Should children be made to learn the national anthem?

It's deeply deeply embarrassing

– Ash Sarkar's thoughts on the singing the national anthem

How well do you know the national anthem?

It’s something we should all know according to Romford’s MP Andrew Rosindell, who's calling for the national anthem to be taught in schools across the country.

Andrew wants the teaching of God Save The Queen to be a part of the curriculum.

But going head-to-head with Andrew was a senior editor from an independent media organisation, Ash Sarkar, who’s branded the idea as "embarrassing" and dangerous.

Watch the full debate above.

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Iain Duncan Smith and Chuka Umunna discuss MP Ben Bradley’s vasectomies post

If you take the comments as a whole, they are stupid and idiotic and he’s right to apologise for them

– Chuka Umunna comments on Ben Bradley's blog post

Former Work Pensions Secretary Iain Duncan Smith MP and Former Shadow Business Secretary Chuka Umunna MP spoke to today’s Good Morning Britain of Conservative MP Ben Bradley’s blog post apology.

Bradley has apologised following an online post he wrote in 2012 in which he claimed benefit claimants should have vasectomies.

In the piece the 28-year, who was made vice-chairman for youth in last week’s reshuffle, wrote: “If you can’t afford children, stop having them! Vasectomies are free.”

Top five headlines you’re waking up to

  1. The government has ordered a review into Carillion’s collapse. Former directors of Carillion are to be investigated to decide whether they "caused detriment" before the construction giant's collapse. But the questions continue to mount over the governemnt’s own conduct - why did they give contracts to a company that were going through financial problems? The government handed out as many as seven contracts after the Carillion’s first profit warning in July.

  2. The French President has called for more money from the UK to deal with migrants and refugees who are still using the Calais port. Emmanuel Marcon said Britain must take in more unaccompanied children. Local charities say there are still around 1000 child and adult migrants in Calais and Dunkirk, forced to sleep rough.

  3. The police have revealed more details of the shocking incident which took place in California, where parents of a family were arrested after California police found 13 siblings held captive in a house. According to officials, the children were found chained to beds in “foul-smelling surroundings”. Thankfully, one of the children escaped and raised the alarm. When the rescuers found the 12 brothers and sisters, they said the captives looked so malnourished they thought they were all children - even though seven were adults. Police held Louise Anna Turpin, 49 and her husband David Allen Turpin, 57 on charges of child endangerment and torture and set their bail at £6.5 million each.

  4. After much speculation about Donald Trump’s mental sharpness, details of the president’s health were read out by the White House doctor. According to the test results, Trump's in "excellent" physical health and performed "exceedingly well" at a cognitive test and would likely be able to execute the remainder of his presidency.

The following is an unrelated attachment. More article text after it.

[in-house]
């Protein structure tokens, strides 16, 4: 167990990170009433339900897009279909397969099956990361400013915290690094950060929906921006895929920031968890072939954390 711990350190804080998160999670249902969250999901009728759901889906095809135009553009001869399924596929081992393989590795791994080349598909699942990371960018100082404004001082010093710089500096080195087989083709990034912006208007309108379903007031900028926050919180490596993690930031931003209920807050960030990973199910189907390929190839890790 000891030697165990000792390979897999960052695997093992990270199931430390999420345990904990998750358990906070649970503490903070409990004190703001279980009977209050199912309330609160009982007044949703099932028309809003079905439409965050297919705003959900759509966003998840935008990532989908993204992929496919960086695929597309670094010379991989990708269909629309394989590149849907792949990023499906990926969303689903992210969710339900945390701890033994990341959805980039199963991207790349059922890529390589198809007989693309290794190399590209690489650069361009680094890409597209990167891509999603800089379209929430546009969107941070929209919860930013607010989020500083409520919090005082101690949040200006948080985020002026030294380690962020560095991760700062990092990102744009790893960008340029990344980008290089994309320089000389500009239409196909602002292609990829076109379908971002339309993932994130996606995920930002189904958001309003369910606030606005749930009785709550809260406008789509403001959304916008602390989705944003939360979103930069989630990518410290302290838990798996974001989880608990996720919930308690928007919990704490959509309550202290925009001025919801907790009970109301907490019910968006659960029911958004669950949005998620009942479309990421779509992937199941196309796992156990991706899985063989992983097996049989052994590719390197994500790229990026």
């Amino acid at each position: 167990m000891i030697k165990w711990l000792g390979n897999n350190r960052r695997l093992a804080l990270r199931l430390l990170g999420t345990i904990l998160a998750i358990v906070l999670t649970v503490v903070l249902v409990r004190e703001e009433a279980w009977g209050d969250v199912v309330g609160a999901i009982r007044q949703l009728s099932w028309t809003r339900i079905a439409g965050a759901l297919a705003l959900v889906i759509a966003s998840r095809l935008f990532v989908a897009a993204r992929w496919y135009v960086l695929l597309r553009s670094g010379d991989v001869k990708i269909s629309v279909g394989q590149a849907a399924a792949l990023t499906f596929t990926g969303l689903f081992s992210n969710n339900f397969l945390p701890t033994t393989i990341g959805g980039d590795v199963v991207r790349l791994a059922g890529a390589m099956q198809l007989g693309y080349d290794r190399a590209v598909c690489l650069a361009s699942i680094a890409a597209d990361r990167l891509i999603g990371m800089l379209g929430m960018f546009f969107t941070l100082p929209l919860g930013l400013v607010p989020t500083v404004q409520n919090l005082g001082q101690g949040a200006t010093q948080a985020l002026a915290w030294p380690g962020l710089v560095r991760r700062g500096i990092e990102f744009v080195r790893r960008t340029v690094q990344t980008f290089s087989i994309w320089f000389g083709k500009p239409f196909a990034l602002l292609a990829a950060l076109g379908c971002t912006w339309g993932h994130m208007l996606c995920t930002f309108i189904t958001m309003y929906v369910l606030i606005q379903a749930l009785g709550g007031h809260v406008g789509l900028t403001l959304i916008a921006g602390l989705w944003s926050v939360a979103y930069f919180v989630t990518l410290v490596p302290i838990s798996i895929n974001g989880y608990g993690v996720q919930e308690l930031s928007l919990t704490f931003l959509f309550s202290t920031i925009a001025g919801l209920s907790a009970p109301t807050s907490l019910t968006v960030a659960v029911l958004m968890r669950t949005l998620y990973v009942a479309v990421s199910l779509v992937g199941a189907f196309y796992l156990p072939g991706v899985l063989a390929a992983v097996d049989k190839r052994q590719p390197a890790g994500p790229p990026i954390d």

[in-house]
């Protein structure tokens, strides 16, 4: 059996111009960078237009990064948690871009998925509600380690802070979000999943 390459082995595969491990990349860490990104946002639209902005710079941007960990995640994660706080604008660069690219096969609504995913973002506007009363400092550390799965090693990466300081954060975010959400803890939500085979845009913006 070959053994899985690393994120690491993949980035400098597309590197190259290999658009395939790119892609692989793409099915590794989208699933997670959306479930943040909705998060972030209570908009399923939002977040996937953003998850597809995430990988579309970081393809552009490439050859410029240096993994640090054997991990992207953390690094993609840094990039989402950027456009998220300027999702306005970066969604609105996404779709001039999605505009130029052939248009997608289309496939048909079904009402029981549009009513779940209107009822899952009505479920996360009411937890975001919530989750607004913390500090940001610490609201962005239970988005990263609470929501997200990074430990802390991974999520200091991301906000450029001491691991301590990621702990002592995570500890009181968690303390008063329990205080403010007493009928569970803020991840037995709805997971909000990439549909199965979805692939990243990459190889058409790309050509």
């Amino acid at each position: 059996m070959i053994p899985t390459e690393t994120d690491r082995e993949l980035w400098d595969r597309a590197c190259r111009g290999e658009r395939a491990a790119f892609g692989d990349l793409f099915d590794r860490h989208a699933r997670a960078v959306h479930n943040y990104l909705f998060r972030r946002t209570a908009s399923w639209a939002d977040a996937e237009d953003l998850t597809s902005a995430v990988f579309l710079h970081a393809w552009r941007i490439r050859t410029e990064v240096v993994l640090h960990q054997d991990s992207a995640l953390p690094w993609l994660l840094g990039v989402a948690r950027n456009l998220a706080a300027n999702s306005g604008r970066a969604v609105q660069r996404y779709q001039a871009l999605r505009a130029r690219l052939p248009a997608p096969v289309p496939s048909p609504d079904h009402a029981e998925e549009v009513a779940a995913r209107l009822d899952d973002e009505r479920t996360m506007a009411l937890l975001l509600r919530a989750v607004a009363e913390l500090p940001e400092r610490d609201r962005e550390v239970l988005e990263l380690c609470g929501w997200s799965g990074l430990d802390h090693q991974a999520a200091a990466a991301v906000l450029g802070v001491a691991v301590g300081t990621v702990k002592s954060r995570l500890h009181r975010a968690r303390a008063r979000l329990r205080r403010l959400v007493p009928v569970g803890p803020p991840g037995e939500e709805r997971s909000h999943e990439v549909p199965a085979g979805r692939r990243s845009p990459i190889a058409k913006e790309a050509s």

5. West Ham needed extra time to see off Shrewsbury in the FA Cup to progress to the fourth round. After a goalless draw last weekend, it took a winner from Reece Burke in the 112th minute of the game to end Shrewsbury's hopes of an FA Cup upset at the London Stadium.

Top headlines you're going home to

  1. An MP has been caught having a snooze in the House of Commons during a Brexit debate. Conservative Sir Desmond Swayne was seen slipping into slumber for almost a minute as his colleague Ken Clarke laid out his thoughts directly in front of him in the chamber, before snapping back to life with a rather sheepish smile. Watch the video here.

  2. Len McCluskey, General Secretary of Unite the Union, told today’s Good Morning Britain that the government ignored warning signs ahead of the Carillion collapse. Meanwhile, former directors of the firm look set to be investigated to decide whether they 'caused detriment' to workers and other businesses before the construction giant's collapse.

  3. A Danish inventor has been charged with murdering Swedish journalist Kim Wall during a trip on his private submarine. Prosecutors allege Peter Madsen either cut Ms Wall's throat or strangled her, describing the case as "very unusual and extremely gross". Madsen claims the journalist died accidentally inside the submarine while he was on deck during the excursion in August.

  4. Newsnight presenter Emily Maitlis has criticised the criminal justice system for letting a former university friend continue his 20-year campaign of harassment against her. Edward Vines, 47, has stalked the BBC journalist since they were both students at Cambridge University in the mid-1990s. Vines was jailed again - this time for 45 months - as he continued to breach his restraining order by writing to Ms Maitlis from prison and his bail hostel.